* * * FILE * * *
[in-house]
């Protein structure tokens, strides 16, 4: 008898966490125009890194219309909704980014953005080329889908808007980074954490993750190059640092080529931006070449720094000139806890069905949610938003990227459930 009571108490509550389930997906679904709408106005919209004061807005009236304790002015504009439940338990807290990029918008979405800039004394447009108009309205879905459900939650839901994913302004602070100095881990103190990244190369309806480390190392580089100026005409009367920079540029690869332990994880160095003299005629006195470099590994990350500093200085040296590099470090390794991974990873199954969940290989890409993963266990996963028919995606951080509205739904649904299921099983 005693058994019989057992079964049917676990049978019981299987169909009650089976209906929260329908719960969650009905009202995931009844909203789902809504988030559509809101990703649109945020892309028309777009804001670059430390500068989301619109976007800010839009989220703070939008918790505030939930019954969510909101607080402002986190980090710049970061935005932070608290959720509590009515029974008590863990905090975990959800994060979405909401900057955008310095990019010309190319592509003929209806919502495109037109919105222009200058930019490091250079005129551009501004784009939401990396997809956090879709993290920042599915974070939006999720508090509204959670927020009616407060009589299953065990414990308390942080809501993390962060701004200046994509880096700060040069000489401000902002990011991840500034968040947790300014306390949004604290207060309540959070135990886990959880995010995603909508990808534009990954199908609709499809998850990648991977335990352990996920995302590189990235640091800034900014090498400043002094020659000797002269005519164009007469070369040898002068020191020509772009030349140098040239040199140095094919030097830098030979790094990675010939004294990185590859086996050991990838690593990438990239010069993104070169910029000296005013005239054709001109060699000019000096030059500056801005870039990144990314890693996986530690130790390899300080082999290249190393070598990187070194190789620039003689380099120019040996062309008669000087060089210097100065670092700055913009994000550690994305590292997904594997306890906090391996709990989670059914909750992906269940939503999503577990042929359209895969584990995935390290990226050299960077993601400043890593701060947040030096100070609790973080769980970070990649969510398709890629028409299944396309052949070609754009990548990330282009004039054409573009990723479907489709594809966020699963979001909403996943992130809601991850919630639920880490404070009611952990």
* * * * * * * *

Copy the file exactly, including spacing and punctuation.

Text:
[in-house]
């Protein structure tokens, strides 16, 4: 008898966490125009890194219309909704980014953005080329889908808007980074954490993750190059640092080529931006070449720094000139806890069905949610938003990227459930 009571108490509550389930997906679904709408106005919209004061807005009236304790002015504009439940338990807290990029918008979405800039004394447009108009309205879905459900939650839901994913302004602070100095881990103190990244190369309806480390190392580089100026005409009367920079540029690869332990994880160095003299005629006195470099590994990350500093200085040296590099470090390794991974990873199954969940290989890409993963266990996963028919995606951080509205739904649904299921099983 005693058994019989057992079964049917676990049978019981299987169909009650089976209906929260329908719960969650009905009202995931009844909203789902809504988030559509809101990703649109945020892309028309777009804001670059430390500068989301619109976007800010839009989220703070939008918790505030939930019954969510909101607080402002986190980090710049970061935005932070608290959720509590009515029974008590863990905090975990959800994060979405909401900057955008310095990019010309190319592509003929209806919502495109037109919105222009200058930019490091250079005129551009501004784009939401990396997809956090879709993290920042599915974070939006999720508090509204959670927020009616407060009589299953065990414990308390942080809501993390962060701004200046994509880096700060040069000489401000902002990011991840500034968040947790300014306390949004604290207060309540959070135990886990959880995010995603909508990808534009990954199908609709499809998850990648991977335990352990996920995302590189990235640091800034900014090498400043002094020659000797002269005519164009007469070369040898002068020191020509772009030349140098040239040199140095094919030097830098030979790094990675010939004294990185590859086996050991990838690593990438990239010069993104070169910029000296005013005239054709001109060699000019000096030059500056801005870039990144990314890693996986530690130790390899300080082999290249190393070598990187070194190789620039003689380099120019040996062309008669000087060089210097100065670092700055913009994000550690994305590292997904594997306890906090391996709990989670059914909750992906269940939503999503577990042929359209895969584990995935390290990226050299960077993601400043890593701060947040030096100070609790973080769980970070990649969510398709890629028409299944396309052949070609754009990548990330282009004039054409573009990723479907489709594809966020699963979001909403996943992130809601991850919630639920880490404070009611952990």